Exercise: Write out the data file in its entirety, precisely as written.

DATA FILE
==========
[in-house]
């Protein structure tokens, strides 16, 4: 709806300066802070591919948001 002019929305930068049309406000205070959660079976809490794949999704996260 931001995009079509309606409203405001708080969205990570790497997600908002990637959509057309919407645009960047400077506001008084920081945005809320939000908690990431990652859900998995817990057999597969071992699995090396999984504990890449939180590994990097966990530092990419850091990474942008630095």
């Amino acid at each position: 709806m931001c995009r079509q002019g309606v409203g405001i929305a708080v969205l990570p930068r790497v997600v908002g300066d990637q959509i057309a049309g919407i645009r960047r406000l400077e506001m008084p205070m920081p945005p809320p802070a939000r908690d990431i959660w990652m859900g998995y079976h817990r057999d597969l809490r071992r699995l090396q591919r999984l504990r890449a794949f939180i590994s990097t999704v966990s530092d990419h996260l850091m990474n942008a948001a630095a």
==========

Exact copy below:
[in-house]
């Protein structure tokens, strides 16, 4: 709806300066802070591919948001 002019929305930068049309406000205070959660079976809490794949999704996260 931001995009079509309606409203405001708080969205990570790497997600908002990637959509057309919407645009960047400077506001008084920081945005809320939000908690990431990652859900998995817990057999597969071992699995090396999984504990890449939180590994990097966990530092990419850091990474942008630095």
């Amino acid at each position: 709806m931001c995009r079509q002019g309606v409203g405001i929305a708080v969205l990570p930068r790497v997600v908002g300066d990637q959509i057309a049309g919407i645009r960047r406000l400077e506001m008084p205070m920081p945005p809320p802070a939000r908690d990431i959660w990652m859900g998995y079976h817990r057999d597969l809490r071992r699995l090396q591919r999984l504990r890449a794949f939180i590994s990097t999704v966990s530092d990419h996260l850091m990474n942008a948001a630095a």